The Painted Hills

Movie review by
Barbara Shulgas..., Common Sense Media
The Painted Hills Movie Poster Image
Gold, greed, Old West violence, and a smart dog.
  • G
  • 1951
  • 68 minutes

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A lot or a little?

The parents' guide to what's in this movie.

Educational Value

Meant to entertain rather than educate.

Positive Messages

Loyalty is important. Sometimes violence is justified in cases of self-protection and seeking justice.

Positive Role Models & Representations

Jonathan is a caring, honest man who knows the mountains and how to find gold. He fairly splits the gold claim he found with Taylor and Tommy's family. Taylor is dishonest, greedy, and murderous. The best, smartest person in the movie is a dog, Shep. She sees through dishonesty in humans and uses her wiles to seek justice.

Violence & Scariness

A paranoid and sneaky man decides to get rid of his partner in a gold claim and keep most of the gold for himself. He also tries to harm a young boy and a dog, both of whom are on to him. People fall off mountain cliffs and die. A man with a gun runs after a boy and a dog. The dog attacks the man twice, teeth bared, growling. A dog is hit by a bullet. Blood is seen in the snow. Taylor poisons the dog, but she is saved by a local medicine man.

Sexy Stuff
Language
Consumerism
Drinking, Drugs & Smoking

What parents need to know

Parents need to know that The Painted Hills, a 1951 movie in the Lassie series, is a shorter, kid-friendlier remake of The Treasure of the Sierra Madre, a story about the violence and corrupting power associated with "gold fever" and greed among prospectors of the 1800s. In addition to a wise and grizzled gold expert in the lead and an increasingly paranoid, greedy, and potentially violent younger partner, this movie also features a high-IQ, steadfastly loyal dog and a helpful little boy whose father has died. Be aware that although the film was shot in color, the playback is far grainier than what today's High Def-raised kids are used to. Although violence and malevolence is tame compared to current kids' movies, there is plenty of tension and fear of possible violence, which may upset the youngest viewers.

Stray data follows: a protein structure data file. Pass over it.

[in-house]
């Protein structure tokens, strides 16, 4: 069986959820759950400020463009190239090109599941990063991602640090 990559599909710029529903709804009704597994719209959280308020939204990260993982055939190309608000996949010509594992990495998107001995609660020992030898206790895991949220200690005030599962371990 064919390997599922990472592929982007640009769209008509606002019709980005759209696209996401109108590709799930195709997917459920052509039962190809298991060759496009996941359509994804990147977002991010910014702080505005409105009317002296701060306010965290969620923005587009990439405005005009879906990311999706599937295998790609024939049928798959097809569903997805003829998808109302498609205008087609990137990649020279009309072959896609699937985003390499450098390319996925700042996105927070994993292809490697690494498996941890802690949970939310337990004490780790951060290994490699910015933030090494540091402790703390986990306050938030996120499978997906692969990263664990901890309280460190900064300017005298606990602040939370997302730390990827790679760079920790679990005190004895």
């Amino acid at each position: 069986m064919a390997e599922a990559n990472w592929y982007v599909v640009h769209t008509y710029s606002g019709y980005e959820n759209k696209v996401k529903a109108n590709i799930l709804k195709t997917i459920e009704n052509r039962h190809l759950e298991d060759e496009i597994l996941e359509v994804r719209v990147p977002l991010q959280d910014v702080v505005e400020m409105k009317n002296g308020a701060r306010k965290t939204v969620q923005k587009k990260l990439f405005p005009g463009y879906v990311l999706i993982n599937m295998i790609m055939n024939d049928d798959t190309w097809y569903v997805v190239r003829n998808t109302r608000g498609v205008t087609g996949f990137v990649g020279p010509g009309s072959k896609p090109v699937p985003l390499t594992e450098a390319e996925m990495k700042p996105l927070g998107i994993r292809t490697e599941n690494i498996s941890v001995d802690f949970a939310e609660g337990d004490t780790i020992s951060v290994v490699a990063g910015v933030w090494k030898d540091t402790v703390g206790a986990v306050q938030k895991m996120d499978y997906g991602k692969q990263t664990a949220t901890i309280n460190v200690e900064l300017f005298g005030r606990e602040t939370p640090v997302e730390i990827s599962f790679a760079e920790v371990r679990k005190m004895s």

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What's the story?

In THE PAINTED HILLS, Jonathan (Paul Kelly) has found gold in the mountains and returns to share the good news with his partner, Frank. When he and his loyal collie, Shep, get back to town he discovers that Frank has died of pneumonia, leaving a widow and young son, Tommy (Gary Gray). He promises they'll all be rich from the gold he found. The widow explains that this will now include Lin Taylor (Bruce  Cowling), a partner in the gold because he lent the family money while Frank was sick. Although assured that Taylor is a good man, Jonathan is skeptical and soon his fears are realized. The more gold they find, the greedier and more paranoid Taylor becomes. Jonathan sensibly takes Taylor's gun away for safety, but Taylor finds another way to remove Jonathan from the picture. We see Taylor deliberately shove Jonathan off a cliff and the body bounces grimly off the mountain on the way down. The dog figures out what happened and eventually Tommy understands as well, making them both targets of Taylor's malevolent plans. Hunted down by Taylor, Shep manages to turn the tables and bring justice upon the murderer.
 

Is it any good?

The best actor in this movie is the dog, and not by a little, but that may be partly explained by the fact that she doesn't have to utter any of the script's badly written dialogue. The dog is a wonder, trained to express sadness, despair, ingenuity, determination, and loyalty. The dog convincingly demonstrates the symptoms of poisoning and gunshot wound, which Meryl Streep could not have done better. The Painted Hills is an adventure story of the Old West, with harsh conditions, guns, greed, and striving, and fans of that sort of drama may enjoy this but people do fall off mountains and a kid runs for his life from a killer, which means more sensitive children may find this story disturbing.

Talk to your kids about ...

  • Families can talk about how Tommy was able to do many things on his own in The Painted Hills that kids today might not be allowed to do. He rode to town on horseback by himself. He helped dig for and clean gold. Do you think it was common for kids back then to have more responsibility than they do now? Do you think kids who live on farms have more responsibility than kids in cities do? Why?

  • Tommy's father died of an illness. Why do you think Jonathan offered to give Tommy his dog after the boy's father's death? Do you think Jonathan thought Tommy needed someone or something to comfort him? How would a dog do that?

  • Why did so many people in the Old West carry around guns? Do you think times were more dangerous then? Why?

Movie details

For kids who love westerns and dogs

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